Artificial refuges and mark-recapture techniques were used to monitor the non-target impacts of handbroadcast application (simulating aerial application) of Wanganui No.7 cereal-based baits containing 0.15% (1500 µg g-1) 1080 on populations of weta and other invertebrates in Tararua Forest Park, North Island, New Zealand. Wellington tree weta (Hemideina crassidens) and a cave weta (Isoplectron sp.) were the only species of weta that occupied the refuges.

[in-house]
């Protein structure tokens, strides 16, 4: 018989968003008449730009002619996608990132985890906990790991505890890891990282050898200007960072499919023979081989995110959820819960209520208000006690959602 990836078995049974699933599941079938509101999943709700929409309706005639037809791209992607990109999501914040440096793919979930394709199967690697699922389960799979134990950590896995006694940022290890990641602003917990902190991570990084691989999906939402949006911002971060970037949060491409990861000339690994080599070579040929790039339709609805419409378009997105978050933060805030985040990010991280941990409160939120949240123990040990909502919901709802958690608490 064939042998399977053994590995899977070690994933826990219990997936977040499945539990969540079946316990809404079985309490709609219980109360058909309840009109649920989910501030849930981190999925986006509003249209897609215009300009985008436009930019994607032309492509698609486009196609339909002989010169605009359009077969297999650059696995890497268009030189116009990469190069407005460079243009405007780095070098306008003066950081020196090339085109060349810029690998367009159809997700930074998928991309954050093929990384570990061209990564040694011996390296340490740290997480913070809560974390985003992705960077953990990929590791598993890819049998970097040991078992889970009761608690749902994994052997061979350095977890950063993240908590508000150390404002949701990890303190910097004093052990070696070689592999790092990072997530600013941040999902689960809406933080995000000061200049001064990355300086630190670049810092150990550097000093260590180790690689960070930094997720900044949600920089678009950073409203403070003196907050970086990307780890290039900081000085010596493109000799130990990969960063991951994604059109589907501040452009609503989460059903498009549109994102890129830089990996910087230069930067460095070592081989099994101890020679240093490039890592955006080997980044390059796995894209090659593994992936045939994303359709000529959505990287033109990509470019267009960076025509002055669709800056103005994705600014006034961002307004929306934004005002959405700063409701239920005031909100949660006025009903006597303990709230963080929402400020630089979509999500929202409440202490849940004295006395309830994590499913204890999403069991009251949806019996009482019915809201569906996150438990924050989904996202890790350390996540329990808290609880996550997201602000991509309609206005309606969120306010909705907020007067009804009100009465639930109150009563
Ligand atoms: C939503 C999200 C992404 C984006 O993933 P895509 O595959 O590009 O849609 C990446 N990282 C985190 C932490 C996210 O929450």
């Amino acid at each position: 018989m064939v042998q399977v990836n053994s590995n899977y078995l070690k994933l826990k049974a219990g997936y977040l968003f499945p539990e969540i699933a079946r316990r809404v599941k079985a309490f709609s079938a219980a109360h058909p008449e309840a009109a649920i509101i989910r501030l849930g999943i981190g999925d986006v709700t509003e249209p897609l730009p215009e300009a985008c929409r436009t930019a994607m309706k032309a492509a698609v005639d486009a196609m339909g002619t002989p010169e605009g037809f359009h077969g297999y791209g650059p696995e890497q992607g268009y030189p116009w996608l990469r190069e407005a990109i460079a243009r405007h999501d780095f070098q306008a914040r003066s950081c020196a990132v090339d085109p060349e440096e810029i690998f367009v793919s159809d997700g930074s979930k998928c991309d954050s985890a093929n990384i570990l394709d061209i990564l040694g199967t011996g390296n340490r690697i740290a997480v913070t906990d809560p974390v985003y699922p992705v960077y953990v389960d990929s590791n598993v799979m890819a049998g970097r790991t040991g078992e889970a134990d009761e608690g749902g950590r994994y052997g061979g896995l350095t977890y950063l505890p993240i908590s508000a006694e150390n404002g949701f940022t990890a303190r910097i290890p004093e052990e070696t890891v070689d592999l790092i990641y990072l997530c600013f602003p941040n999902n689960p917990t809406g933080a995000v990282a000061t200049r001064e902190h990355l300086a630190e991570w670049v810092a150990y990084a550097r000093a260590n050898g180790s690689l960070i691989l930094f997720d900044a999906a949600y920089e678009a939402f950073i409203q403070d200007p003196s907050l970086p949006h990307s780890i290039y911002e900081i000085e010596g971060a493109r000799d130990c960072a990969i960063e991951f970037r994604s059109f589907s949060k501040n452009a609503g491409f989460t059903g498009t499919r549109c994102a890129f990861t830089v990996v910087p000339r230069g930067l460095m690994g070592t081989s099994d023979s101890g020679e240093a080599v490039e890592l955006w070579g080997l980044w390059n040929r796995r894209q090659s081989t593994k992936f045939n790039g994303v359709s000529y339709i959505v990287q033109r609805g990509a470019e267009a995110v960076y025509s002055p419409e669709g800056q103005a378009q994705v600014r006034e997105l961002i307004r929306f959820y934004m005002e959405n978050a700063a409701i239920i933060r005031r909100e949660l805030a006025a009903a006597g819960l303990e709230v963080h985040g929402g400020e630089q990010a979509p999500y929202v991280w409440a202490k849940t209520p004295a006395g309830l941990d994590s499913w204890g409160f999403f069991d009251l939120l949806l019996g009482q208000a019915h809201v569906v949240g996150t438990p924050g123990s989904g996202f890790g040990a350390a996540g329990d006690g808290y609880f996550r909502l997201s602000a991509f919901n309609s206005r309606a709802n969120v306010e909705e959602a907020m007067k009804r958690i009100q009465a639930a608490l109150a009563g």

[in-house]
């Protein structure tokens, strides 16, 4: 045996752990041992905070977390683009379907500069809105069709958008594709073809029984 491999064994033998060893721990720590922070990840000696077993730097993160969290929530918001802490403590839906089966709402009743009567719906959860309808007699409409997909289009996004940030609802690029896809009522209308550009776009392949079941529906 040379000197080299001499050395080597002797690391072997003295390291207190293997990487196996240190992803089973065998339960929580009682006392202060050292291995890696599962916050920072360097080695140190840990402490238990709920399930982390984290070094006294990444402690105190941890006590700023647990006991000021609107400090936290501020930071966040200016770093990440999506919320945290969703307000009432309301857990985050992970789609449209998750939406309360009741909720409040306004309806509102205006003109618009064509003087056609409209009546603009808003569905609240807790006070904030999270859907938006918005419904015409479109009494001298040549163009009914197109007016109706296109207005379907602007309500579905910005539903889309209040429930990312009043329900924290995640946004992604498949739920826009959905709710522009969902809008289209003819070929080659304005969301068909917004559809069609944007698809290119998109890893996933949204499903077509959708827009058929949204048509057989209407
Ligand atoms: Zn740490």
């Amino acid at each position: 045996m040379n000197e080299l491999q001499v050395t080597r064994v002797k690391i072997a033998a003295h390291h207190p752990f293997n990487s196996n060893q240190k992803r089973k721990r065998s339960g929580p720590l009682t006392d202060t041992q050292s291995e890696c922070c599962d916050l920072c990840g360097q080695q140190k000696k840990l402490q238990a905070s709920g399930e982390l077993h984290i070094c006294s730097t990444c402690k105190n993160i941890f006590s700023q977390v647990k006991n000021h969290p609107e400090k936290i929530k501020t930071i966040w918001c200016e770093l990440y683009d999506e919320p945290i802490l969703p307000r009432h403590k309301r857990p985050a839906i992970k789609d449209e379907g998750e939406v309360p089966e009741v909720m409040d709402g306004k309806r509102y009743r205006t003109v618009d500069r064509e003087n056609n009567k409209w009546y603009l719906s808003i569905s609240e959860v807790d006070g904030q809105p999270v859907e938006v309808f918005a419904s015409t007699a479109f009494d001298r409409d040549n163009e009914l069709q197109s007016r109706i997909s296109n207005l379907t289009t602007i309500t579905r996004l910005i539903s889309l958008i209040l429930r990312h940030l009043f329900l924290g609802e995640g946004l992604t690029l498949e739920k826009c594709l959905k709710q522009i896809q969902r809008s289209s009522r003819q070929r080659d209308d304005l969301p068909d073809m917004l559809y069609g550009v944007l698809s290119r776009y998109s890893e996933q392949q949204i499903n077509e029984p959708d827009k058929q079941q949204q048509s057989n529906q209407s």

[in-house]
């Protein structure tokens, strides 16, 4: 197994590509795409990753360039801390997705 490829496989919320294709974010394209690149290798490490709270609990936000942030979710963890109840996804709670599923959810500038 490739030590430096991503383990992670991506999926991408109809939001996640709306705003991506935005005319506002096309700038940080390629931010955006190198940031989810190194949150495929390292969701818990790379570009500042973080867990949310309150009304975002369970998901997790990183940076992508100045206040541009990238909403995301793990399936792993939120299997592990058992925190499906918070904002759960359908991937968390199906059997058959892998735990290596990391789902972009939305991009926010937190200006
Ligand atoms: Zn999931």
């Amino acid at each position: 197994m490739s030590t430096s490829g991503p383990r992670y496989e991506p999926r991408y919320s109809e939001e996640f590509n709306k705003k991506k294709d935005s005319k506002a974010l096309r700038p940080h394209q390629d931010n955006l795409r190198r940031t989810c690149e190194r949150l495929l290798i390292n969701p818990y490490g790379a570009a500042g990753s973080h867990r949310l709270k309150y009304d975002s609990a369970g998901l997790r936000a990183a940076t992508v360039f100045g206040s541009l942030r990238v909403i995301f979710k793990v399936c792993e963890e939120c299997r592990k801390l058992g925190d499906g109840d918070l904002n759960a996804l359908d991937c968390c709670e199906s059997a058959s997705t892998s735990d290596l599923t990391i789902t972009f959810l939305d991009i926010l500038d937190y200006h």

To investigate the potential for mortality or sublethal effects in the tree weta (Hemideina crassidens) as the result of exposure to baits used for rodent control, and the potential secondary hazard to non-target species, captive weta were offered Ditrac® wax block bait containing the anticoagulant diphacinone. Bait consumption was recorded daily for the first week and then weekly. Weta were sampled in groups of four following 1, 4, 8, 6, 3, and 64 days of exposure to bait and analysed to determine the concentration of diphacinone residues in their bodies.